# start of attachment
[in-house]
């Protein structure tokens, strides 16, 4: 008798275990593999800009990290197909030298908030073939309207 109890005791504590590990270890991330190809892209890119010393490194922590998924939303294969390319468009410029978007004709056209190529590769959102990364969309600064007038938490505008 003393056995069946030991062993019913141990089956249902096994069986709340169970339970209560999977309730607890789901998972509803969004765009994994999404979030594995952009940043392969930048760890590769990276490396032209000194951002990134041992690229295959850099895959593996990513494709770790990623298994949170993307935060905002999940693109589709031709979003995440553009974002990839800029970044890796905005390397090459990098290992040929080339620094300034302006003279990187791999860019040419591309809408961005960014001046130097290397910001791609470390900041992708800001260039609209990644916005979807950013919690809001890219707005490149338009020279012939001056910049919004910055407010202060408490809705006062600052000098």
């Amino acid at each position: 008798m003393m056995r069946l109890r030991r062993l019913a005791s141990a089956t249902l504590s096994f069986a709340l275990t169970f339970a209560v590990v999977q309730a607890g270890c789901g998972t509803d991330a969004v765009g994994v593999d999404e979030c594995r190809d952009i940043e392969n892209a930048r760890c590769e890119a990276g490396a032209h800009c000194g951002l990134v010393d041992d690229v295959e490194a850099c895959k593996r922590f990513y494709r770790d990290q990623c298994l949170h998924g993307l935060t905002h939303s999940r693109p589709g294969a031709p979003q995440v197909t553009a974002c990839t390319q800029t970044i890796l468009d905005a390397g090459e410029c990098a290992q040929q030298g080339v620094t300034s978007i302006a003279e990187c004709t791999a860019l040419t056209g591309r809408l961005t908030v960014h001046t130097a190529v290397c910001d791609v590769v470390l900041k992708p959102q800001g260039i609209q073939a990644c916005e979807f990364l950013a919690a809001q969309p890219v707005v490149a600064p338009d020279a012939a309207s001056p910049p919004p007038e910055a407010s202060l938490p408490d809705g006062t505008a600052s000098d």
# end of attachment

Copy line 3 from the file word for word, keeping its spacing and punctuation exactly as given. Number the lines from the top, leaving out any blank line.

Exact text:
């Amino acid at each position: 008798m003393m056995r069946l109890r030991r062993l019913a005791s141990a089956t249902l504590s096994f069986a709340l275990t169970f339970a209560v590990v999977q309730a607890g270890c789901g998972t509803d991330a969004v765009g994994v593999d999404e979030c594995r190809d952009i940043e392969n892209a930048r760890c590769e890119a990276g490396a032209h800009c000194g951002l990134v010393d041992d690229v295959e490194a850099c895959k593996r922590f990513y494709r770790d990290q990623c298994l949170h998924g993307l935060t905002h939303s999940r693109p589709g294969a031709p979003q995440v197909t553009a974002c990839t390319q800029t970044i890796l468009d905005a390397g090459e410029c990098a290992q040929q030298g080339v620094t300034s978007i302006a003279e990187c004709t791999a860019l040419t056209g591309r809408l961005t908030v960014h001046t130097a190529v290397c910001d791609v590769v470390l900041k992708p959102q800001g260039i609209q073939a990644c916005e979807f990364l950013a919690a809001q969309p890219v707005v490149a600064p338009d020279a012939a309207s001056p910049p919004p007038e910055a407010s202060l938490p408490d809705g006062t505008a600052s000098d």